Symantec is a global leader in information security
products and its Norton series of products such as the Norton-Anti Virus
are well known in the market.
As a part of its continuing research activity in
studying the global malware scenario, Norton has been trying to develop
a financial estimate of the losses arising out of Cyber Crimes.
Corporate Managers have been obsessed with the
concept of "ROI" when it comes to purchase of security products and in
the absence of a reliable estimate of the financial value of the Cyber
Crime Risk, there is an uncertainty which corporate managers find it
difficult to resolve.
Naavi has also been advocating the introduction of
Cyber Crime Insurance as a product for Companies and individuals so that
the risks can be hedged against. But again the lack of data on Cyber
crimes has been an issue with the insurers.
In India when it comes to statistics on Cyber Crimes,
there is very little published data. While NCRB does come out with data
in complaints filed in various police stations this is neither uptodate
nor reliable. For example, the latest information available is for the
year 2009 and it records a total of 420 complaints.
On the other hand it is well known that in cities
like Bangalore or Coimbatore alone more than 1500 cyber crime complaints
are filed each year. The flow of e-mail/telephonic queries that Naavi
receives on various phishing and other frauds indicate that the actual
incidence of Cyber Crimes is far more than what NCRB reports.
In this context, the annual report on Cyber
Crimes released by Norton is an interesting study material for all Cyber
According to the report, globally 19,636 persons were
interviewed for this report in 24 different countries including India.
The findings have been extrapolated to arrive at a conclusion that there
are about 1 million cyber crimes occurring every day across the globe.
The survey has tried to find out the percentage of affected persons and
the average loss suffered by them which has then been extrapolated to
the total population. As of now the detailed report is not available and
hence it is difficult to understand if the methodology is good enough
and sample size adequate.
The total number of victims were estimated at 431
million of which 29.9 million were in India.
In India it is estimated that 80% of online adults
have been victims in the last year. (Estimated Netizen population is
therefore 37 million). The victim hood percentage is higher in India
than the global figure which was 69%.
The direct financial cost is estimated at US $114
billion globally while it is US $ 4 billion in India. (Rs 34110 crores)
The survey also estimates an indirect cost in terms of time and efforts
for recovery which is placed at US$274 billion globally and US $ 3.6
billion in India.
It is interesting to note that in India the indirect
costs are less than the direct costs where as the global scenario is
different. This may be the result of victims not pursuing the recovery.
Out of the total number of crimes, viruses accounted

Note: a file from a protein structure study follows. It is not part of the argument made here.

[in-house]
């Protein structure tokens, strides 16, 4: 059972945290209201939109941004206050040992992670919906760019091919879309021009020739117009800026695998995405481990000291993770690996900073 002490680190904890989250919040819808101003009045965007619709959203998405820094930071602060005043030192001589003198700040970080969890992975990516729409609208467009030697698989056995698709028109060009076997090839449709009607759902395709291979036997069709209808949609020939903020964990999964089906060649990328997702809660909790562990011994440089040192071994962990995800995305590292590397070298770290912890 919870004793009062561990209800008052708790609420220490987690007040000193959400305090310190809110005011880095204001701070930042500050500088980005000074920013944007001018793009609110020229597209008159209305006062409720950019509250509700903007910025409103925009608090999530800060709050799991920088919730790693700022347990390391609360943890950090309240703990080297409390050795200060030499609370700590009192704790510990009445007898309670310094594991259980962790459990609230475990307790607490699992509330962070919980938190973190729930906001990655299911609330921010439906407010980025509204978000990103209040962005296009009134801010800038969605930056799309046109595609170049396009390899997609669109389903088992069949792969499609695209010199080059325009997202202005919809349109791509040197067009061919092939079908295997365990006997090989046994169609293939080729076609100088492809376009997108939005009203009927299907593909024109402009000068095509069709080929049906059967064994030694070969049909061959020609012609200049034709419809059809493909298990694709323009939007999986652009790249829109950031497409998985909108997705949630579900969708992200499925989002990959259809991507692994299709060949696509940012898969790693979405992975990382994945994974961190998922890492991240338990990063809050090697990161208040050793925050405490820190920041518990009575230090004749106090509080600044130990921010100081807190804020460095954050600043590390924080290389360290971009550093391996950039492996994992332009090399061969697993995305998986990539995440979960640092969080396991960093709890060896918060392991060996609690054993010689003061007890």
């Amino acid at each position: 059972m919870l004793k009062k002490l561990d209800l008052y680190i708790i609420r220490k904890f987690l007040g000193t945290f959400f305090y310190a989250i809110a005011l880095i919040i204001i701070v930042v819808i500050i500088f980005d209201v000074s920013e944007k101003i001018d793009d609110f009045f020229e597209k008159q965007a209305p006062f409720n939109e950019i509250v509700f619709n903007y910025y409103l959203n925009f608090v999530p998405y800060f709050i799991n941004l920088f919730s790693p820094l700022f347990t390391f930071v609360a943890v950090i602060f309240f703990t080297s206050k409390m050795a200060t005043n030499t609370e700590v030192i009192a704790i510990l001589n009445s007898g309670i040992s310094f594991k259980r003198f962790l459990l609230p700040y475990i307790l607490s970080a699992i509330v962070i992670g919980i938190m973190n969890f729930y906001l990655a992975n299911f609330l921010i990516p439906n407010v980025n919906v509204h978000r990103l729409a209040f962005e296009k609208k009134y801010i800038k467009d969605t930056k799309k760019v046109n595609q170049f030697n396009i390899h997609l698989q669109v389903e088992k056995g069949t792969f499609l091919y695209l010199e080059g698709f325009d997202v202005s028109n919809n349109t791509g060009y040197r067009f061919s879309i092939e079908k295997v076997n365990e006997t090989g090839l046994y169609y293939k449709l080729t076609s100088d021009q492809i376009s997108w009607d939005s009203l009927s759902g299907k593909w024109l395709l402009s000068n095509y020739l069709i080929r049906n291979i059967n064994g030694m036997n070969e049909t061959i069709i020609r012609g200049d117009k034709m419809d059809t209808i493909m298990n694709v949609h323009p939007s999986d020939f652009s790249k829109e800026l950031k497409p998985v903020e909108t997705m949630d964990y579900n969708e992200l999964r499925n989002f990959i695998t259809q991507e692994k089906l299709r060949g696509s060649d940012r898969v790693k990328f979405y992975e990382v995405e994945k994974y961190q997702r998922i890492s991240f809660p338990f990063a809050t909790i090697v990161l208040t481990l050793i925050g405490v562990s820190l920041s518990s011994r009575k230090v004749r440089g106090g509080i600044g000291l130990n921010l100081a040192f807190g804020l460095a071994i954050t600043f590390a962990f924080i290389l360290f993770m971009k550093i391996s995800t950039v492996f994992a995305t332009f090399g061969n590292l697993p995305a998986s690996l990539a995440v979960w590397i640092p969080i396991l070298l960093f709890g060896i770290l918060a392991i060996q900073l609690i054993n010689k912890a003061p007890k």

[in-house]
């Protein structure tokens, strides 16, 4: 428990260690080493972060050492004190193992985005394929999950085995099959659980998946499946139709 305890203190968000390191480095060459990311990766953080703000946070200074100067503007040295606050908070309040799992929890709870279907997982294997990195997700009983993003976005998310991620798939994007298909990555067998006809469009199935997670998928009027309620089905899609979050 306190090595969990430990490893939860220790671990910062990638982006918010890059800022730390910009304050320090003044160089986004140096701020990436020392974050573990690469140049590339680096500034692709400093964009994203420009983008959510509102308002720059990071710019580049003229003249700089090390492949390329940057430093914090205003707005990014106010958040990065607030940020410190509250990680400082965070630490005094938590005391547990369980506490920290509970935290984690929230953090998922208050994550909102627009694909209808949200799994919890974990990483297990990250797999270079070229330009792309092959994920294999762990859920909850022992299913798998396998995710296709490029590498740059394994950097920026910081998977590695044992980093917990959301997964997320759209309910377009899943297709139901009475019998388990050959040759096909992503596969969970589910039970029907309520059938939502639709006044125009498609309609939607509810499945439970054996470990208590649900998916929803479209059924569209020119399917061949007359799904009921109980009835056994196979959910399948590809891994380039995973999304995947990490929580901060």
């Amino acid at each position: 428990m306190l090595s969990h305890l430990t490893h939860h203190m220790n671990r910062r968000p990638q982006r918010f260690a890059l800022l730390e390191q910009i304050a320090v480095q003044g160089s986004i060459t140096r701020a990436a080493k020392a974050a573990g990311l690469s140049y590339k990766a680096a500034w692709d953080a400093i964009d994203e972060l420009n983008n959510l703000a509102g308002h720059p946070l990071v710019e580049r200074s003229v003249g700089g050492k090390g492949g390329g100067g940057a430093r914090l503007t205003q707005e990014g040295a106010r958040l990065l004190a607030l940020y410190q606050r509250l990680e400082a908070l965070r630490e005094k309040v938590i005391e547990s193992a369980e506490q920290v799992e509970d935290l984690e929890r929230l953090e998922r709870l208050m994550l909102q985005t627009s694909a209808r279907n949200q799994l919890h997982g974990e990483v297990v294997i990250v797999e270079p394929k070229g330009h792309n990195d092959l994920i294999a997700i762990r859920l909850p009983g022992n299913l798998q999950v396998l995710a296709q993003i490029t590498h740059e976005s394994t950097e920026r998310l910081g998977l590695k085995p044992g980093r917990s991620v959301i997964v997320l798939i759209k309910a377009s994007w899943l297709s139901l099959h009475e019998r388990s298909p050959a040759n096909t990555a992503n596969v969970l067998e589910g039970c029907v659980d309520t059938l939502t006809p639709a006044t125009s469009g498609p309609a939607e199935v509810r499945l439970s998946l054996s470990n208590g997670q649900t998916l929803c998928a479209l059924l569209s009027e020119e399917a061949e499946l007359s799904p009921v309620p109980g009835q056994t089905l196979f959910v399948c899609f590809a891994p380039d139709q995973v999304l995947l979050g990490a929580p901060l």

for 60% in India and 54% globally, online scams accounted for 20% in
India and 11% globally and Phishing accounted for 19% in India and 10%
As per this study the phishing loss estimate in
India in the year 2011 should therefore be 19% of Rs 34,110 crores or Rs
It is now the turn of RBI to check if this tallies
with the frauds reported by Banks through the FMR reports.
The report also suggests that 17% of the Crime relate
to mobiles. This is quite alarming considering that the use of Mobiles
for financial transactions is expected to grow exponentially in the
coming years and hence the losses on mobile crimes are also likely to
The findings of the report need to be further
corroborated and validated since this survey could be more inclined
towards malware based cyber crimes. If we define Cyber Crimes as
"Offences under ITA 2008", the number of crimes are likely to be even
higher. Many of the ITA 2008 crimes may be non financial but they do
affect the "indirect costs" which will be significantly higher than what
has been estimated in the report. In the details publicized it is not
clear if the report pertains only to individual crimes and does not
include losses that can be ascribed to corporate data losses. Since
there are some previous studies on corporate sector it may be possible
to combine the two surveys and arrive at a better estimate of the total
losses. This may however require both surveys to be done in a similar
period and eliminate overlapping since some of the individual losses are
transferred to companies. The sample size in India is not known at
present but it cannot be higher than around 600.
Despite some of the reservations expressed above, the
efforts of Norton to bring out a survey of this kind is highly
appreciated since for the first time some financial cost estimates are
being tagged to the crime report. Hopefully this will set the benchmark
for other studies to be carried out in this area on a higher sample
[More information has been sought from Norton on the
study and if made available more information will be made available
Sept 10, 2011